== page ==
To make your yard the gladiolus capital of your neighborhood, order now for spring-planting!

Back to the top.

Although virtually everybody calls them tubers, we recently learned that dahlia tubers aren’t really tubers. In a letter to American Gardener magazine, University of Nebraska horticulture professor Paul Reid explains:

“Once again I write to chide your authors and editorial staff for misapplication of the word ‘tuber.’ It should never be used for referring to the fleshy underground structures of dahlias, sweet potatoes, and probably not for daylilies. . . . They are not tubers!

“Tubers are underground stems, with nodes, internodes, and buds – the ‘eye’ of the potato tuber, for example. Tuberous roots are simply roots that are modified for food storage, but are decidedly not stem tissue.”

He’s right. Dahlia eyes sprout from the crown which connects the stem to the swollen storage roots. If a root breaks off without a piece of the crown, it can never sprout because it has no eyes.

Don’t worry, though. Even the American Dahlia Society calls them tubers, so it’s okay for you do the same. Informal language is often different from scientific language, and if you start calling your dahlias “tuberous roots” you’ll just annoy your friends.

But facts matter, and now you know.

Back to the top.

In his UK National Collection of Dicentra, Roger Brook grows 30-40 different kinds of bleeding hearts from all over the world. Although we offer just one – Dicentra cucullaria, Dutchman’s breeches – we were happy to read in the May 2018 issue of The English Garden that it’s Roger’s “current favorite.”

Dutchman’s breeches is “a diminutive, early flowering species from mountainous areas of northeastern United States and Canada,” writes author Val Bourne. “It has been grown in Britain since the early 18th century and was thought to have been sent by the Quaker botanist John Bartram (1699-1777) to Philip Miller at the Chelsea Physic Garden.”

“The exaggerated, heart-shaped flowers led the Menominee Indian tribe of Wisconsin to use this plant as a love charm,” Bourne adds. Another common name for it is “stagger weed, alluding to this plant’s toxic effect on livestock and presumably people” – which is good news for gardeners because it means that it’s deer-and squirrel-proof.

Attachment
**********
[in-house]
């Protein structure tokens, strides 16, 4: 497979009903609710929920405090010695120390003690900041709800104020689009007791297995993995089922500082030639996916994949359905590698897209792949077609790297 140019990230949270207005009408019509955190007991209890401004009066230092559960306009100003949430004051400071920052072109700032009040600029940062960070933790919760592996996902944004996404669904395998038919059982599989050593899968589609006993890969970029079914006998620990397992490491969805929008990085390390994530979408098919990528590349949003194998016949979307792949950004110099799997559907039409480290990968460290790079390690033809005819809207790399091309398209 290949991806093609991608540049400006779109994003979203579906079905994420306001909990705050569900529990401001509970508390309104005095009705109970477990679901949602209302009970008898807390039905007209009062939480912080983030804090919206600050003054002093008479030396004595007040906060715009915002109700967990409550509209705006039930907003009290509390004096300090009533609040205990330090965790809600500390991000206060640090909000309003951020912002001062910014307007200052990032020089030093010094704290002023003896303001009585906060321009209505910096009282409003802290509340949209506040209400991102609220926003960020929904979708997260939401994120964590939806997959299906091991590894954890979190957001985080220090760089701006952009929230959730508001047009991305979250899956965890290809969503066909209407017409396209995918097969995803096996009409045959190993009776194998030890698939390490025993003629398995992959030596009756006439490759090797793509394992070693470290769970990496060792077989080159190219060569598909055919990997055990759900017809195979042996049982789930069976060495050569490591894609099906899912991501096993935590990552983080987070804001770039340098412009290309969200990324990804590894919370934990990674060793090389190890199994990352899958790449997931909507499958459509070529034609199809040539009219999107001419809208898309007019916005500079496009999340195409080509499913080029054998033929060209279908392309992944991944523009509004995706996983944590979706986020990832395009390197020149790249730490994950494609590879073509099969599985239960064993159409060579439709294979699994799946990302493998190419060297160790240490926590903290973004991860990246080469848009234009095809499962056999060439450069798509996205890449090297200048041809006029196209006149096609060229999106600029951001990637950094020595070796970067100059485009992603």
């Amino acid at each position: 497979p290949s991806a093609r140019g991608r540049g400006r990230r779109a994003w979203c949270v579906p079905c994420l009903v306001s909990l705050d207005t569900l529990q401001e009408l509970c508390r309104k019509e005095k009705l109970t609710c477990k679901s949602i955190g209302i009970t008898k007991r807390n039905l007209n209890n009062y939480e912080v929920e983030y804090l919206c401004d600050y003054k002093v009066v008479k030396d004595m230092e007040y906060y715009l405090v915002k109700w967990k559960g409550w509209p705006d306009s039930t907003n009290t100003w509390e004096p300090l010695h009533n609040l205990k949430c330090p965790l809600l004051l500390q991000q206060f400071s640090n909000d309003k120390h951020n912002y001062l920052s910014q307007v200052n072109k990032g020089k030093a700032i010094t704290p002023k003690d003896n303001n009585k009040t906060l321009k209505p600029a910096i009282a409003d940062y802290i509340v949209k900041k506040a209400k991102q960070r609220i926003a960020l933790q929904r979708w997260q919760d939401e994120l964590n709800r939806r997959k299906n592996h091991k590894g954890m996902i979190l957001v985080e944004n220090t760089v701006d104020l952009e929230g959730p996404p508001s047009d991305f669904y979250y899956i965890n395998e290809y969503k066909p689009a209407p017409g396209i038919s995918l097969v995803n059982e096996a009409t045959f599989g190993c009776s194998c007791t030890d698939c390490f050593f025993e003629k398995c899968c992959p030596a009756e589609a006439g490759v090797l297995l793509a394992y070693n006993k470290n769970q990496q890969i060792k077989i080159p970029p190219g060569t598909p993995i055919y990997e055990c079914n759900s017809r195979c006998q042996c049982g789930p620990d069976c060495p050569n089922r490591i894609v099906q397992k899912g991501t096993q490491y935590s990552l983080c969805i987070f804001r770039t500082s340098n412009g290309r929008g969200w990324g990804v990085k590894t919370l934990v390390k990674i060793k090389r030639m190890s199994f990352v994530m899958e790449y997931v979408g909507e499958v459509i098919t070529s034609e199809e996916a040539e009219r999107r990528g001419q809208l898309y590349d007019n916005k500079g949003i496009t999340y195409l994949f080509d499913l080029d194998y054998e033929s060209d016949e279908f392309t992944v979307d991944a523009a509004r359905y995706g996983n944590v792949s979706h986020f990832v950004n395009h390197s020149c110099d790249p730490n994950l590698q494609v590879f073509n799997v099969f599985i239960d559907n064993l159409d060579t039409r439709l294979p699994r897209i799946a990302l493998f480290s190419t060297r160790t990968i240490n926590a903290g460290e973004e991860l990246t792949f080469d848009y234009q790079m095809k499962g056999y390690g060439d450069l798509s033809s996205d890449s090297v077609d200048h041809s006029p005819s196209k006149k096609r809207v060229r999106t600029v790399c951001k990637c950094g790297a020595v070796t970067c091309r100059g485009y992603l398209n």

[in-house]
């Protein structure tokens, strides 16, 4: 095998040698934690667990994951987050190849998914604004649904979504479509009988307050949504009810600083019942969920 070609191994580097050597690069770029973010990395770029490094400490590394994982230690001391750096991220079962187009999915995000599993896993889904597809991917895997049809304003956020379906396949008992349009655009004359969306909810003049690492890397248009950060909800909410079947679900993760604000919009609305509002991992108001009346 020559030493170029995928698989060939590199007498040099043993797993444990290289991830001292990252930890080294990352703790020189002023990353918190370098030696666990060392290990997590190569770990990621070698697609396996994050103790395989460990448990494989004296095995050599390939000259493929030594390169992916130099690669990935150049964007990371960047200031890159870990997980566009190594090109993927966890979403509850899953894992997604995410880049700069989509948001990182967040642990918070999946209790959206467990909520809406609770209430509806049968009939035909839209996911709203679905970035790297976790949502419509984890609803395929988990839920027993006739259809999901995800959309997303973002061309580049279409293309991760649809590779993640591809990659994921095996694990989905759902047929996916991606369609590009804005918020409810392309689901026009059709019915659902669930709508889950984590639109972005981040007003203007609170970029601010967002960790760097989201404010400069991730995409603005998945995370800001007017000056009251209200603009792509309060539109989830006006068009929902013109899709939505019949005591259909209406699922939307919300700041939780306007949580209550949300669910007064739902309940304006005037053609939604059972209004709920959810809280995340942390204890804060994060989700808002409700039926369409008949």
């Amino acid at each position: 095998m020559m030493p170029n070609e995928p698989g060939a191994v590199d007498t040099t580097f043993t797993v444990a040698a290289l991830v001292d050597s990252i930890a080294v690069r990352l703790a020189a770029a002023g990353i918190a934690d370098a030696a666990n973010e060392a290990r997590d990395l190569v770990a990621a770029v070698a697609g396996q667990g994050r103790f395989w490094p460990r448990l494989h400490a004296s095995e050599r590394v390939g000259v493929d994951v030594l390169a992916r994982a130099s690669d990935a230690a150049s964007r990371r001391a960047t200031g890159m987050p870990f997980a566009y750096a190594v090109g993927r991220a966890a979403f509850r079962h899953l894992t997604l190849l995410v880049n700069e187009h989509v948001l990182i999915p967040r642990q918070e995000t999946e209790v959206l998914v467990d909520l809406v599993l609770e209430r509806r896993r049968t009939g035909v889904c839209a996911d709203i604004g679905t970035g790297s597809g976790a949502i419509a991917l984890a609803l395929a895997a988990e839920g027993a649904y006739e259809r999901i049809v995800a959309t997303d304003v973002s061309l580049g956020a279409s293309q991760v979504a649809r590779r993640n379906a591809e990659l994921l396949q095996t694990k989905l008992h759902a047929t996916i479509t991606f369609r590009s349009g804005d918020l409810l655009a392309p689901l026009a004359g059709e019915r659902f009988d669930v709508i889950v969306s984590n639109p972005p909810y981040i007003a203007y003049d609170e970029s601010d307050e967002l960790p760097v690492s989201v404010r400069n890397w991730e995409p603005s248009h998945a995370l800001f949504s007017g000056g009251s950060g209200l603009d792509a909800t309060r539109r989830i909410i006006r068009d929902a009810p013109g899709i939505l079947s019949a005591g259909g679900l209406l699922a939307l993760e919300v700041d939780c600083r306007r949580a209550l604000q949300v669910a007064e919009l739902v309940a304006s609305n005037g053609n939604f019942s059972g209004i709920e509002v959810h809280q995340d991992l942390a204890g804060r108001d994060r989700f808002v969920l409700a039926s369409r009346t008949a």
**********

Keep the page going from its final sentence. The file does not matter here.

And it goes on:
Although in his Yorkshire garden Brook says that “wet winters and slugs” make it “difficult to keep in the ground,” in colder gardens here in the US it’s usually easy to grow. In fact, I once dumped out what I thought was a pot of empty soil in a shady spot in my Ann Arbor garden and every spring since then a little colony of Dutchman’s breeches has been blooming and spreading happily there.

To see what a treat this native gem can be in your garden, order it now for fall delivery.

Back to the top.

Like many of us, my favorite comic-strip couple got back into the garden for the first time recently. If you like to laugh, I think you’ll enjoy their six-day adventure – and if you’re not as young as you once were, I think you’ll enjoy it even more.

Check out the first day at, and then click on the right arrow under the strip to continue the fun.

Back to the top.

Early April’s articles included Rita’s easy dahlia starting tips, seeking the lost daffodils of Rev. Engleheart, peony-scented dish soap, and more. You can read all of our back-issues at – and we’re adding the best articles to our blog!

Back to the top.

Please help us “Save the Bulbs!” by forwarding our newsletter to a kindred spirit, garden, museum, or group. Or if a friend sent you this issue, SUBSCRIBE here!

Simply credit